By Nancy Finlay
Our ships all in motion
Once whitened the ocean;
They sailed and returned with a cargo.
Now doomed to decay
They have fallen a prey
To Jefferson, worms, and embargo.
– Broadside printed by Isaiah Thomas, 1814
President Thomas Jefferson hoped that the Embargo Act of 1807 would help the United States by demonstrating to Britain and France their dependence on American goods, convincing them to respect American neutrality and stop impressing American seamen. Instead, the act had a devastating effect on American trade. All vessels under United States jurisdiction found themselves prohibited from making foreign voyages. Trade ships sat rotting at the wharves.
Many leaders of Connecticut’s ruling party, the Federalists, made their fortunes in shipping. They had opposed Jefferson from the beginning and considered the embargo both a mistake and a disaster. Some sought to evade the unpopular act, smuggling British goods from Canada using coastal vessels. In open defiance of the law, Jedidiah Huntington, the Federalist customs collector in New London, granted numerous Connecticut vessels “special permission” to make foreign voyages. For its part, Hartford’s Federalist newspaper, the Connecticut Courant, missed no opportunity to attack and condemn the embargo and the Republican party which sought to enforce it.
In February 1809, Governor Jonathan Trumbull Jr. called a special session of the Connecticut legislature and declared the embargo unconstitutional. Trumbull was a staunch Federalist, the son of Jonathan Trumbull Sr., Connecticut’s last colonial governor, who had continued to serve throughout the Revolutionary War. Trumbull Jr. had been governor since 1797, and in 1809 was serving the last of eleven consecutive terms in that office. (He died in office later in the year.) Republican members of the assembly were shocked by Trumbull’s action, calling it “an enormous stride towards treason and civil war.”
An End to the Embargo Act of 1807
The embargo ended in March of 1809, when the Non-Intercourse Act reopened trade to all nations except England and France. The effects of the embargo, however, lasted much longer than that. Connecticut’s Federalists proved adamant in their dislike and distrust of Jefferson and the Republican party. Their opposition extended to the War of 1812 and to the federal government itself, culminating in the Hartford Convention of 1814, ultimately contributing to the Federalists’ downfall.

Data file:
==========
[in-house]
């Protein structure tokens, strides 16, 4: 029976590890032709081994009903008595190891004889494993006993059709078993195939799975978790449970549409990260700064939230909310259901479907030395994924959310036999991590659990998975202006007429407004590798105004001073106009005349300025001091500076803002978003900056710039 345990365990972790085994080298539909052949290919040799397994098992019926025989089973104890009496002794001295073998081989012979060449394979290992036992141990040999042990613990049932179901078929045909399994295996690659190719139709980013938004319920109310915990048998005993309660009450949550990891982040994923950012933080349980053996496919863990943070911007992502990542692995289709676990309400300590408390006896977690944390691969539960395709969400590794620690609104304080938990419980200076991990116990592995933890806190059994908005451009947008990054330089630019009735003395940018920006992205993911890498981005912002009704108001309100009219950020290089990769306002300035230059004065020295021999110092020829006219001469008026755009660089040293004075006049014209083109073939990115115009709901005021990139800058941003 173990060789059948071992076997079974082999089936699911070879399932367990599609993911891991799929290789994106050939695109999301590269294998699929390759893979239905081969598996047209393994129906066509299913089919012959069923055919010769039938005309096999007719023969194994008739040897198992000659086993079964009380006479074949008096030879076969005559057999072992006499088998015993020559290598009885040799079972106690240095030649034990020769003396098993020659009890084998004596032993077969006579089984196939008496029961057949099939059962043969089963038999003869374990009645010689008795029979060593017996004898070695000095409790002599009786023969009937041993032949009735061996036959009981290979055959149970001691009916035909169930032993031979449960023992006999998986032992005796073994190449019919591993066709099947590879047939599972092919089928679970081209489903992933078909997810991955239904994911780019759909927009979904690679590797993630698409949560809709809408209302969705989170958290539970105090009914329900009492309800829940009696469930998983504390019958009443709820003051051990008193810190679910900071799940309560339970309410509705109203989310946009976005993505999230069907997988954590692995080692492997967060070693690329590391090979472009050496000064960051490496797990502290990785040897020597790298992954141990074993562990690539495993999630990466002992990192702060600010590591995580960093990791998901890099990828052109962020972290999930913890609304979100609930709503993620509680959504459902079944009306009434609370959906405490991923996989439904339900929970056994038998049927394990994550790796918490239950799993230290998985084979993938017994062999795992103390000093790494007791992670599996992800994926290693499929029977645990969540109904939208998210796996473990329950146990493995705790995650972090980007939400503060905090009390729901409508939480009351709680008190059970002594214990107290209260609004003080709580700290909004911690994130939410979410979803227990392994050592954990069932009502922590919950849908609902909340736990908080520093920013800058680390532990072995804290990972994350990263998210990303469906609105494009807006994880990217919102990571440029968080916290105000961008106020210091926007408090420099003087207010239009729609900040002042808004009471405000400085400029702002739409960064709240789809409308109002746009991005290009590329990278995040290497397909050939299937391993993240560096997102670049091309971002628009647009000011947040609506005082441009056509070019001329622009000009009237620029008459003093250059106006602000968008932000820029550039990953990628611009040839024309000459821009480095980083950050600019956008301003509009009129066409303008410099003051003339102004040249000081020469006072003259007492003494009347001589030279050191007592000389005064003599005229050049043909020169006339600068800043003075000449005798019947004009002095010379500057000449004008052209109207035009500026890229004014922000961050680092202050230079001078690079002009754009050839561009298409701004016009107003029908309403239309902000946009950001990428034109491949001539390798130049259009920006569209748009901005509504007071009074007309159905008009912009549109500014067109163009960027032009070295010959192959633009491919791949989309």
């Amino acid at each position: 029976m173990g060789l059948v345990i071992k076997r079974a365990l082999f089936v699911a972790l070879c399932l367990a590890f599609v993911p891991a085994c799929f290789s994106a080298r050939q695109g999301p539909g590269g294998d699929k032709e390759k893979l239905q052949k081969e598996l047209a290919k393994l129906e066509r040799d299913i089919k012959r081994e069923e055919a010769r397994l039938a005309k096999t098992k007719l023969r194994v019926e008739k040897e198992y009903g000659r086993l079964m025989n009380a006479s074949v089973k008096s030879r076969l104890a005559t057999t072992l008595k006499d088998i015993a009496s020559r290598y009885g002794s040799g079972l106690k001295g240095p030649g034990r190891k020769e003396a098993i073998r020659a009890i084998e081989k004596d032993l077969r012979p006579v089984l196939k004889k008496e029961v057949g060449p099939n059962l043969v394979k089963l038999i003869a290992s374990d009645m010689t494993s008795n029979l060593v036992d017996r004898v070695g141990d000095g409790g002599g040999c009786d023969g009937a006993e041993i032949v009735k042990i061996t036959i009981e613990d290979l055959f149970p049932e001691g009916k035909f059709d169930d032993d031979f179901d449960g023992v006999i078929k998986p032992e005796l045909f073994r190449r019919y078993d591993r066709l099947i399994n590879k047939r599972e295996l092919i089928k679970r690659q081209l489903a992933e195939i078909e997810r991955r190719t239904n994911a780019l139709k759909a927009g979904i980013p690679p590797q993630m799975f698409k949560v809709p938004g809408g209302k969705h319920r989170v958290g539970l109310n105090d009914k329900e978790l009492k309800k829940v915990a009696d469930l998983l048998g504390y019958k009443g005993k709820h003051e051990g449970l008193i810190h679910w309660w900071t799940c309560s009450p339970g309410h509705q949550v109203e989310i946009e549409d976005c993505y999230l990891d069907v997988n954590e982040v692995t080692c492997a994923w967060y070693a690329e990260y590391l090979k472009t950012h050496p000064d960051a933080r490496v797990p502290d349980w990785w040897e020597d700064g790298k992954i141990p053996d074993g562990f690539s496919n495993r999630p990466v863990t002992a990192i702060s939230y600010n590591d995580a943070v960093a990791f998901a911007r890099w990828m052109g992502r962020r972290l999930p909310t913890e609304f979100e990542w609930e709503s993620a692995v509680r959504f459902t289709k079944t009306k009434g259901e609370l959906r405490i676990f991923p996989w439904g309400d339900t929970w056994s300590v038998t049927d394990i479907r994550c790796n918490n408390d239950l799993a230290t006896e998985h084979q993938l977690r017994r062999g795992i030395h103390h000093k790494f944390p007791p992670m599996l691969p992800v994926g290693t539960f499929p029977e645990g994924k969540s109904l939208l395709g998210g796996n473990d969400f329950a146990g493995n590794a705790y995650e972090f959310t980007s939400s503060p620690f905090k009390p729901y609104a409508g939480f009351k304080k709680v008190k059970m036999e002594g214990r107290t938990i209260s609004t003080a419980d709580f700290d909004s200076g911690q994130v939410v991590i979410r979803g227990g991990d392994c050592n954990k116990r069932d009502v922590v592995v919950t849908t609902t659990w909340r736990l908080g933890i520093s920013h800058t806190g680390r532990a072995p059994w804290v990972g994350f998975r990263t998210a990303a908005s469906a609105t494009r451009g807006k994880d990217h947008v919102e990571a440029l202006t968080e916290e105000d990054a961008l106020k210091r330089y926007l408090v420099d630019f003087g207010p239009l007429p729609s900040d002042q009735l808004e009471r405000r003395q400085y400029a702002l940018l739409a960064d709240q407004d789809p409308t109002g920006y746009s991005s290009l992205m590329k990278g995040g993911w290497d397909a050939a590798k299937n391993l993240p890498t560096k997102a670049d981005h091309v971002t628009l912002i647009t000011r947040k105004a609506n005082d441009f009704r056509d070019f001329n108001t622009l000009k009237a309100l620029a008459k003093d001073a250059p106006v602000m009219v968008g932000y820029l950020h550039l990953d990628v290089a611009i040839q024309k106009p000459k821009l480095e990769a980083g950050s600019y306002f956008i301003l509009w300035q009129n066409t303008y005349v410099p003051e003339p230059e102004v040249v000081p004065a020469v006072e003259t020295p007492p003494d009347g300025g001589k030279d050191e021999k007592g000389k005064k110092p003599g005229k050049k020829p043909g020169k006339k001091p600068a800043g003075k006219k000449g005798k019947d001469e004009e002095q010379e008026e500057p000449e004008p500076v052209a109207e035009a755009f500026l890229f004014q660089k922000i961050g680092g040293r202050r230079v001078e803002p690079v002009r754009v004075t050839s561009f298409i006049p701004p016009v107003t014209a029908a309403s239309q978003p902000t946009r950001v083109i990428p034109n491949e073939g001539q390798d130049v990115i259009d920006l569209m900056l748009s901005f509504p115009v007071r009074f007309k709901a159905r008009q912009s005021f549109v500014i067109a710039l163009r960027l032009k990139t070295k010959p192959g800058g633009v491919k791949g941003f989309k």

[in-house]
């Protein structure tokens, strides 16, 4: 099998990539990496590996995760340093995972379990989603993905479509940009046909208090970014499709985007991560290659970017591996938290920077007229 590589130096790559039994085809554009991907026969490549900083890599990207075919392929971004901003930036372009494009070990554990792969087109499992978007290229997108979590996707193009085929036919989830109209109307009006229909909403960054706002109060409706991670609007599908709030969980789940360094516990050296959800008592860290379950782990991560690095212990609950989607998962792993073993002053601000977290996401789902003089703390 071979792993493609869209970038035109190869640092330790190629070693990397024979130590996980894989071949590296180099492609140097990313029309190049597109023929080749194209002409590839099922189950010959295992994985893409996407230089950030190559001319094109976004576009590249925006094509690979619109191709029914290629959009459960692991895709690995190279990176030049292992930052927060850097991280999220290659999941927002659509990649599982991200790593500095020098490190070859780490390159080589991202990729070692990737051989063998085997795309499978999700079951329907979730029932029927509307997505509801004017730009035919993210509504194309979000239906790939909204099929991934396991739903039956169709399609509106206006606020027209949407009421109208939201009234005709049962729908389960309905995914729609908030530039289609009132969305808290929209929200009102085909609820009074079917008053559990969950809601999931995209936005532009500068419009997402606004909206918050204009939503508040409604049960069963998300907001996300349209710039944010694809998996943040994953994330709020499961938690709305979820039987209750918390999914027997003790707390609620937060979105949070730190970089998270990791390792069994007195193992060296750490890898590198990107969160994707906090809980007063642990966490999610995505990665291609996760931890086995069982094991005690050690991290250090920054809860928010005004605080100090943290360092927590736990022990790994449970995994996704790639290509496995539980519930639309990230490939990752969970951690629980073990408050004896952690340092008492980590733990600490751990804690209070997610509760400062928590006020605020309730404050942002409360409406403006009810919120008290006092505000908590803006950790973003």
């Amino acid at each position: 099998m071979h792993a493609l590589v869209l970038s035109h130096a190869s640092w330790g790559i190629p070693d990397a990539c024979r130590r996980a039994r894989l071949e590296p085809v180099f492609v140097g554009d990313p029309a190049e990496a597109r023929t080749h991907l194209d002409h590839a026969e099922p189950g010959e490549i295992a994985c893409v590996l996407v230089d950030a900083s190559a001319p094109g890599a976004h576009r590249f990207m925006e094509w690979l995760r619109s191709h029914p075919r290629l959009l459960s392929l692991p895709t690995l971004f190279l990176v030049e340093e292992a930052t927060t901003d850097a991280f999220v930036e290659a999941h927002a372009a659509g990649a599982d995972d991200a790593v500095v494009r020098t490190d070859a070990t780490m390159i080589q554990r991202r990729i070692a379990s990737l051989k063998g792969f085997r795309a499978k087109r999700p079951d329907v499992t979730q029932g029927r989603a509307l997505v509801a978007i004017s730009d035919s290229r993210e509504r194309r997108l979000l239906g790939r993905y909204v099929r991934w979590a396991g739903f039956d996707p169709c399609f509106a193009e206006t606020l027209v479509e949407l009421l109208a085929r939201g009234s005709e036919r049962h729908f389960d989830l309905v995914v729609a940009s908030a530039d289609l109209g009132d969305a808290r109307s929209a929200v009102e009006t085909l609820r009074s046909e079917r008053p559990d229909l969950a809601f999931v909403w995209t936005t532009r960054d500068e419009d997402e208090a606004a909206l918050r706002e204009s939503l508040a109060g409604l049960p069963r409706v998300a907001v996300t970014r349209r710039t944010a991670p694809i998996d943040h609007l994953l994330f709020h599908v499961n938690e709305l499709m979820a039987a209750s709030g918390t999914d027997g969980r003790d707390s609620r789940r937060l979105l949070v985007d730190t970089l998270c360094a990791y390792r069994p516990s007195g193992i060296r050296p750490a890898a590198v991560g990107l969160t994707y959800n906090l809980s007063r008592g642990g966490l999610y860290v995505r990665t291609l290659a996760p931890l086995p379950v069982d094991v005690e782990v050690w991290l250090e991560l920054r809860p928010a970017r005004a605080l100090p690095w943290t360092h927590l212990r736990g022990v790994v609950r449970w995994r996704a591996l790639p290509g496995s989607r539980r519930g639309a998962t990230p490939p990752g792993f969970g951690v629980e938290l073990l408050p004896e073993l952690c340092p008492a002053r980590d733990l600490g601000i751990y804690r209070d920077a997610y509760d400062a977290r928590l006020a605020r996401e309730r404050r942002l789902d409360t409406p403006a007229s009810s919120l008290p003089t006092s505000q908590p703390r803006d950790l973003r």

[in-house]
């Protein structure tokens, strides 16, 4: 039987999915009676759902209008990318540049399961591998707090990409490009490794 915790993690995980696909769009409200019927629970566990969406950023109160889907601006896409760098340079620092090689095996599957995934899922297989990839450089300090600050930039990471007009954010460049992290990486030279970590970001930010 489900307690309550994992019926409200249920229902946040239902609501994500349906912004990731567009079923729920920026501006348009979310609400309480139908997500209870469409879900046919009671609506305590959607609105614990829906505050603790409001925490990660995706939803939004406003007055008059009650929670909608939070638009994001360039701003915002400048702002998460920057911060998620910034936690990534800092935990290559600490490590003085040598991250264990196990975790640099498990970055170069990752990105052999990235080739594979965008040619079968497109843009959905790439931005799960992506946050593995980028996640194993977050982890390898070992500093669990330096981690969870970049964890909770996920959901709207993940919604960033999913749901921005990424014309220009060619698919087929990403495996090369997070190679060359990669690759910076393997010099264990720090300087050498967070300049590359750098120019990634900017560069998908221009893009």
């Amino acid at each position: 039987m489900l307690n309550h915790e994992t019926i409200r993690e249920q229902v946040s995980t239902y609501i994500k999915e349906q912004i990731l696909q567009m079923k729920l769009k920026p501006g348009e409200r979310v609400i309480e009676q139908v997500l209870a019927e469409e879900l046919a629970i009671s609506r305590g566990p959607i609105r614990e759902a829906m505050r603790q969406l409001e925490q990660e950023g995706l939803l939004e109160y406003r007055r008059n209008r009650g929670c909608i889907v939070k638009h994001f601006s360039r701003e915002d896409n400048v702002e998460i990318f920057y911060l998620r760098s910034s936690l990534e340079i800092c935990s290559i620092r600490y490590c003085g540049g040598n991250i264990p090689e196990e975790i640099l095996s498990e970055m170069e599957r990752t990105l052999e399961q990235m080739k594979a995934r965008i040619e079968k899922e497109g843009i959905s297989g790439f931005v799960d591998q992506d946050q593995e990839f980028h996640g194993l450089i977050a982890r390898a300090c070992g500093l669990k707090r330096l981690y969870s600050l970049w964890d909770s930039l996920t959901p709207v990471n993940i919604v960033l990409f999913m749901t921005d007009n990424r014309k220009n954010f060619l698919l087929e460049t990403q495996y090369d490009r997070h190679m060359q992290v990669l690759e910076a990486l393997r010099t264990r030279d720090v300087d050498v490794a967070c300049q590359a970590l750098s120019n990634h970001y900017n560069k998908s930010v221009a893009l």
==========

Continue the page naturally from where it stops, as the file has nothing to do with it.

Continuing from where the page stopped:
While the embargo proved a disaster for shipping, it had a positive effect on manufacturing. Connecticut’s many streams and rivers provided a good source of waterpower and textile mills began operating as early as the 1790s, using technology smuggled from Great Britain. These small-scale industries were unable to compete with the large British manufacturers, however, until the embargo shut down trade and British imports were no longer readily available.
Other Connecticut industries also prospered under the embargo. These included paper mills, gun factories, blast furnaces and forges, tanneries, and distilleries. By 1810, Connecticut produced nearly $6 million worth of manufactured goods each year, a substantial sum in that period. The state, which had previously been primarily agricultural, was on its way to becoming a center of industry and innovation.
Nancy Finlay grew up in Manchester, Connecticut. She has a BA from Smith College and an MFA and PhD from Princeton University. From 1998 to 2015, she was Curator of Graphics at the Connecticut Historical Society.